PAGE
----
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Prevention at heart of treatment

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In late December, Atlantic Health System’s Morristown Medical Center broke ground on a two-story expansion of its Gagnon Cardiovascular Institute. The expansion, which is expected to be open in 2019, will add 72 private patient rooms and additional space for advanced cardiac imaging technology.

Cardiovascular diseases drive more than $500 billion in costs per year, according to the American Heart Association, and will extend to more than $1 trillion by 2035.

“Morristown Medical Center is nationally recognized for exceptional heart care, and we’ve seen an increase in patients at the Gagnon Cardiovascular Institute since its opening in 2009,” according to Dr. Linda D. Gillam, the health system’s chair of cardiovascular medicine. “Generally, some cardiovascular procedures receive a higher reimbursement than other services due to the complexity of the procedure and resources required to perform them.”


But revenue isn’t the whole picture, she adds.

“We see opportunities to advance care options for our patients by optimizing their health through prevention, early identification of disease, proactive management and if needed, expert intervention,” Gillam said. “Atlantic Health System also leads and participates in national clinical trials to bring the most innovative care to our patients. This requires a significant investment in resources to support these new care options, while still remaining nimble enough to best serve our communities.”

Specific treatments for cardiovascular conditions like a heart attack will vary. Depending on the circumstances, they can easily run from $15,000 to $20,000, “or hundreds of thousands of dollars if bypass surgery is needed,” according to Paul Chiafullo, president of Manasquan-headquartered O'Conco Healthcare Consultants.

“While an individual is hospitalized, there’s a lot of coordination required between his or her physicians and the hospital staff,” noted Chiafullo. Better coordination can lead to a better health outcome, and may also reduce costs. Follow-up care is also critical.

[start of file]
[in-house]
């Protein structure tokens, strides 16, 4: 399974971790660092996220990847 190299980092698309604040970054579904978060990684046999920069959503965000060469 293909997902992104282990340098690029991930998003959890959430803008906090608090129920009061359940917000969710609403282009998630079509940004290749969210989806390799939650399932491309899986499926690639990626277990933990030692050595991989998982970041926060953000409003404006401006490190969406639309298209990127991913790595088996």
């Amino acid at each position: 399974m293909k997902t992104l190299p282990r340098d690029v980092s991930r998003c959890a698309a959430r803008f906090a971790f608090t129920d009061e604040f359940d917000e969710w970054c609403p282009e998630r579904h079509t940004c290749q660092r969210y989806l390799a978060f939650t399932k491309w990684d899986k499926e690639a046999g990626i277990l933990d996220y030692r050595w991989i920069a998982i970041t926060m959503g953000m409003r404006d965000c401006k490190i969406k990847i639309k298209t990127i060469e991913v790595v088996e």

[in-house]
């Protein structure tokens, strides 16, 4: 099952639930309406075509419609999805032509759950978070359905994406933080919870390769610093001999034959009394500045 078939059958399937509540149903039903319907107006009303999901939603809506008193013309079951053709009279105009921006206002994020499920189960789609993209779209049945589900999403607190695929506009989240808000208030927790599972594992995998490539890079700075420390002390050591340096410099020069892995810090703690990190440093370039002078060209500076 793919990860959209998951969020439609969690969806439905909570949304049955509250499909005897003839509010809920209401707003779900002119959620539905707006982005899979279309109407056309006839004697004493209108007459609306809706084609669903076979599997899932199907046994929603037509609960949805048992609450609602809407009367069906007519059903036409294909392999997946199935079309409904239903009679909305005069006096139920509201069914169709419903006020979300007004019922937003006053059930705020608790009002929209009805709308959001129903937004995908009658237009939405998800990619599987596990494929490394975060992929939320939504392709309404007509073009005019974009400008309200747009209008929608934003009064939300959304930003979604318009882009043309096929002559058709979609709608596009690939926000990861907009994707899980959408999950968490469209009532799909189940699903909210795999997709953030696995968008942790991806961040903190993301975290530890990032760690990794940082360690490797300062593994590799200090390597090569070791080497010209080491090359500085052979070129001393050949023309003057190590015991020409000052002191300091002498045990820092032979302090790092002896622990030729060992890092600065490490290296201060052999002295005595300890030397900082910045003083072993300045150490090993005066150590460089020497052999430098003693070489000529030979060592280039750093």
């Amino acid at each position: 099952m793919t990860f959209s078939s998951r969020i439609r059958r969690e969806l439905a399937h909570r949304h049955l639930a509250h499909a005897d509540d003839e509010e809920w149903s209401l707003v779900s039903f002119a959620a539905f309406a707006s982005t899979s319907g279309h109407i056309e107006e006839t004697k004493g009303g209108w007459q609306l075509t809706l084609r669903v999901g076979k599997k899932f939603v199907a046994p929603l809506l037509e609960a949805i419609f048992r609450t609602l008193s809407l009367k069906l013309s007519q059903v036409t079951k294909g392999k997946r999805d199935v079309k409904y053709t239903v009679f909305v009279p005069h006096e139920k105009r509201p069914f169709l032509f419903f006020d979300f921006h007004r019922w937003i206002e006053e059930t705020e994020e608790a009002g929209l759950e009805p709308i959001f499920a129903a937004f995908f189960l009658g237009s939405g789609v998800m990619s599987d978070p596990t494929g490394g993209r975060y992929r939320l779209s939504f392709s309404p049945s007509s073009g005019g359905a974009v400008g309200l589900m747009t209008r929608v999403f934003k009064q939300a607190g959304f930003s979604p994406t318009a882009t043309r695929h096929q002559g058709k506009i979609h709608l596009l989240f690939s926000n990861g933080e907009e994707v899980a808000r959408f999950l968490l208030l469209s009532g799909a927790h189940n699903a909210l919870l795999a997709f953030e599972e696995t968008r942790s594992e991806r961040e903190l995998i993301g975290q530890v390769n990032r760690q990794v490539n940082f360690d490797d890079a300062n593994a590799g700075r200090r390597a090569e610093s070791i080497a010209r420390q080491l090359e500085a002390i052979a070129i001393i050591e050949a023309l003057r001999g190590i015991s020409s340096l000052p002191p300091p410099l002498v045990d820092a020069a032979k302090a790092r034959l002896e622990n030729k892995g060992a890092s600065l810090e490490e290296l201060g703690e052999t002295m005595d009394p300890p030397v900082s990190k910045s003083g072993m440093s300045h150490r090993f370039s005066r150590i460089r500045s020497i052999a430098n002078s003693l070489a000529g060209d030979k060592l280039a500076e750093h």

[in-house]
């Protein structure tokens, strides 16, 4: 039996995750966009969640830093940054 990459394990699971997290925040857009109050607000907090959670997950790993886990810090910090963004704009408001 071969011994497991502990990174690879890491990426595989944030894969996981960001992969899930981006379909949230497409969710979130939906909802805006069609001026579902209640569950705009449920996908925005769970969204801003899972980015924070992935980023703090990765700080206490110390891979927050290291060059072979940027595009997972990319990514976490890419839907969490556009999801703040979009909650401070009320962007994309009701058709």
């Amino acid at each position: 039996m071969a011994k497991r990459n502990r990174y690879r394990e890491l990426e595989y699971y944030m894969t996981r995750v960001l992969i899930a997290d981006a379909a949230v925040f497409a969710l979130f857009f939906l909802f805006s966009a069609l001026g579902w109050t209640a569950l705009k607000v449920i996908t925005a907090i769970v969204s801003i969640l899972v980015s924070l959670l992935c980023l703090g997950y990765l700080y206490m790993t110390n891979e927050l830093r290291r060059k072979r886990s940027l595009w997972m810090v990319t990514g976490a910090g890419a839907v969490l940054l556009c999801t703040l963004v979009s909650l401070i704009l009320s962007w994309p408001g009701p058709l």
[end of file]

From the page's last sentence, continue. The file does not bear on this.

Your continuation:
“A lot of medical costs are driven by post-discharge readmissions,” he explained. “Say the person gets certain medications while they’re in the hospital, then they stop taking the drugs or they’re not properly followed up. Close to 30 percent of patients are readmitted within the next 90 days. In response, some hospitals periodically call patients after a discharge, or they get test results to be sure the patient is taking their medication when they get back home.”

New business models

Many hospitals also are trying to cut costs by educating people about healthy lifestyles and other positive actions — like seeing their primary care physician on a regular basis for checkups — in a bid to reduce the chance of a heart attack or other cardiovascular event.

Even as an aging population drives up the volume of cardiovascular procedures, Medicare reimbursement for treatment done in physician offices is comparable or even higher than hospital reimbursement for the same procedures, according to Michael Lewis, a Toms River-based shareholder and director of health care consulting for the CPA firm Cowan, Gunteski & Co. PA